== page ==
Glasgow is a melting pot of people from every part of the world, and it’s reflected on every street and corner. The city is somewhat segmented, each part with its own story. Where I grew up, the West End is full to the brim with independent restaurants, bars and shops. The air feels uplifting, like meeting an old friend. It shares its streets with those of Glasgow University – so the hustle and bustle feels frantic and yet familiar. The cobbled avenue of Ashton Lane is a firm favourite among the young and restless.

Even with no set plans, a day in the West End is sure to be a memorable one. On the lesser-known of the two main lanes, Ruthven Lane is a Scottish-owned Indian/Irani restaurant – Chaakoo. Its menu and interiors are designed to emulate those of a 1950s Bombay Cafe and will have you feeling transported to another continent, and was even approved by my guest who is a ‘Bombayite’ themselves. The larger of the two branches of Chaakoo is in the city centre, and if you do visit, be sure to bring along your business card! In an ode to the old Bombay Cafes, which served as networking hotspots back in the day, guests are encouraged to pin their own cards on the wall to continue the tradition.

On our final day, I treated my friends to some Glasgow institutions wrapped in sentimentality and all a stone’s throw from my old secondary school. Glasgow is truly a foodie’s playground. We lined our stomachs with coffee at Offshore, the self-proclaimed ‘no-fuss’ quintessentially Glaswegian hang-out. It’s minimal and simple and that’s the beauty of it.

This was followed by an overindulgent lunch at Eusebi’s Deli, a family-run deli that started out as a delicatessen 40 years ago and is now a right of passage for anyone with good taste. You’ll still find some Italian classics, as well as their deli classics like fresh pasta and breads, which can be bought in-store and enjoyed at home. Their speciality is yesterday’s lasagne – working with the theory that some dishes taste even better the next day, they prepare this dish a day in advance before it’s served to patrons. And though stuffed to the brim, I presented my friends with a true Glaswegian delight, and a personal favourite – the macaroni pie.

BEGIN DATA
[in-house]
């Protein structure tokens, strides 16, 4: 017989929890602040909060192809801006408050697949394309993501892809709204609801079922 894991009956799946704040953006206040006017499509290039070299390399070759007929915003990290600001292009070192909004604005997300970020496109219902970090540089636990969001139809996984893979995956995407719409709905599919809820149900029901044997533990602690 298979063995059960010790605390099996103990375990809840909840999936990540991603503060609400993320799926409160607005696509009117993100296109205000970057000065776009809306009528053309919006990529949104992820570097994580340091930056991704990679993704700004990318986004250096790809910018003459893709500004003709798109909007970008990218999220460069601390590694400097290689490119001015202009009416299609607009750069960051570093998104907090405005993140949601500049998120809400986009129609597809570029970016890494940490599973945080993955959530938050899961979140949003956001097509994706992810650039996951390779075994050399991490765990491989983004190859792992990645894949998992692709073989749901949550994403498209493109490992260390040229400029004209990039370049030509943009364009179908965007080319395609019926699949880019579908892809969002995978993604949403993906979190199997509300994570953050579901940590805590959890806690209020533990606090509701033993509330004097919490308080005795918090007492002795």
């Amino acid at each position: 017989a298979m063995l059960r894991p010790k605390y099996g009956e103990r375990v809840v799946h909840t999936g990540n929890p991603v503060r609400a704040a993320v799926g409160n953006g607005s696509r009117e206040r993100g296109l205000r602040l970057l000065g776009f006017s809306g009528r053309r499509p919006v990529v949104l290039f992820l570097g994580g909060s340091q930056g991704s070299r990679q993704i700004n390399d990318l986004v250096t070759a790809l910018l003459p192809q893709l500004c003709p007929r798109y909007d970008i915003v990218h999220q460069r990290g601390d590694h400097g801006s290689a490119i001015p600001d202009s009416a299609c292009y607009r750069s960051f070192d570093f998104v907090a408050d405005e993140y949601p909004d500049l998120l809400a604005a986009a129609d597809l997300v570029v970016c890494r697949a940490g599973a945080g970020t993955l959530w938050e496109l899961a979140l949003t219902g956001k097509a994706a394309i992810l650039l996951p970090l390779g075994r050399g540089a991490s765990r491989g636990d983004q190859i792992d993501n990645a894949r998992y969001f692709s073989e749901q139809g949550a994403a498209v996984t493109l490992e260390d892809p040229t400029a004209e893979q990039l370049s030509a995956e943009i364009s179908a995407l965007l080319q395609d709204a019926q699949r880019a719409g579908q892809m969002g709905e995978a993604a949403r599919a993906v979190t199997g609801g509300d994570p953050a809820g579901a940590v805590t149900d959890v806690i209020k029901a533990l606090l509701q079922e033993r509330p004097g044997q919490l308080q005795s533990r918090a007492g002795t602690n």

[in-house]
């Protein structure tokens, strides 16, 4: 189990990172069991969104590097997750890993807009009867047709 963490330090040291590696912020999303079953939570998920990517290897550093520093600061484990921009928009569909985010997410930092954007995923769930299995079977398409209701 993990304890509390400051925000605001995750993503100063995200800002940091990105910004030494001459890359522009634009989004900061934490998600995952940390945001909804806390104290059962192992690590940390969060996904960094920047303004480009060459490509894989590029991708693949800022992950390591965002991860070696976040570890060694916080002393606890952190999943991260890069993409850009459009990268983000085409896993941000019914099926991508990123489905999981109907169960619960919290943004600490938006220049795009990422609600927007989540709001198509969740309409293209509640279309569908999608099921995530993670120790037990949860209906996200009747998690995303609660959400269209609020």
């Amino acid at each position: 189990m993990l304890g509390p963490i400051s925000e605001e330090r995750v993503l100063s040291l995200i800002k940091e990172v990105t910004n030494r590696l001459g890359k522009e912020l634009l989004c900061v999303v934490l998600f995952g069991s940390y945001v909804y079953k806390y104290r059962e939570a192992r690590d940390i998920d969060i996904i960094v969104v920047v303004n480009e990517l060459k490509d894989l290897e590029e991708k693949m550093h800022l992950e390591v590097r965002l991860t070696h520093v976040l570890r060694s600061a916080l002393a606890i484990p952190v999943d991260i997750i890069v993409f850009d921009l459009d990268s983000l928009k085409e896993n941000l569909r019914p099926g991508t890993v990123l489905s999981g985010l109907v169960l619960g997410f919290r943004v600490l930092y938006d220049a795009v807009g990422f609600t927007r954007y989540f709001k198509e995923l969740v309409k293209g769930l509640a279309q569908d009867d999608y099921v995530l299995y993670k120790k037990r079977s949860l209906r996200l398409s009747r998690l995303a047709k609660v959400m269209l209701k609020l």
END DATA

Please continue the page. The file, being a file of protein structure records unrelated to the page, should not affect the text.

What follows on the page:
We then ventured through the Botanic Gardens on the pretence of digesting our feast, so we could go for round two later in the day. The two main streets in the West End are Byres Road and Great Western Road, and where these roads meet, you’ll find the Botanic Gardens. It’s an oasis within the city. The most fascinating part is the Glasshouse, in which each room is temperature and humidity controlled to house plants from different environments. My favourite is the Palm Room, which is hot and humid – an escape from the crisp cold I’m used to. The park brings back the fondest memories. It was my after-school spot every day in the warmer months and somehow I never tire of it, even now. 

Glasgow is not a very indulgent city. But it’s good and it’s honest, and what could be better than that?


  • Old Salty’s – A special mention for the macaroni pie – it is *chefs kiss*
  • Eusebi’s – try the octopus caponata and “yesterday’s lasagne” – your life will be changed.
  • GOMA (Gallery of Modern Art) – it’s free entry and there’s always a new exhibition on.
  • Wilson Street Pantry
  • Caffe Parma – a hidden gem attached to a racquet club, it’s the perfect summer sundowner spot.
  • Ka Pao –a Glasgow south-east Asian restaurant, the portions are best for sharing so order as you go!
  • The Corinthian Club – a former High Court, now a firm favourite for drinks, brunch, afternoon tea and everything in between.
  • Kelvingrove Art Gallery and Museum – a great opportunity to see a Salvador Dali and a Van Gogh in the flesh.
  • The Òran Mór – a converted church and now restaurant, bar and venue. The pièce de résistance is the Candlelight concerts!
  • Paesano, which holds the title for the 13th best pizza in Europe! 

Useful Information

  • The underground is the best form of transport and is really user friendly – the map is a circle so no matter which train you get on, you will get to your stop.
  • Uber isn’t always hugely reliable outside the main city centre so always have the number of a private taxi service to hand.
  • If travelling from elsewhere in the UK, trains will put you right in the centre of town whereas the airport is about a 25-30 minute car journey. It doesn’t have any underground links nearby but there is a bus service which will get you to the city centre in 15 minutes.

When the weather is a bit more palatable, we have our own version of Boris bikes, NextBikes, available all over the city.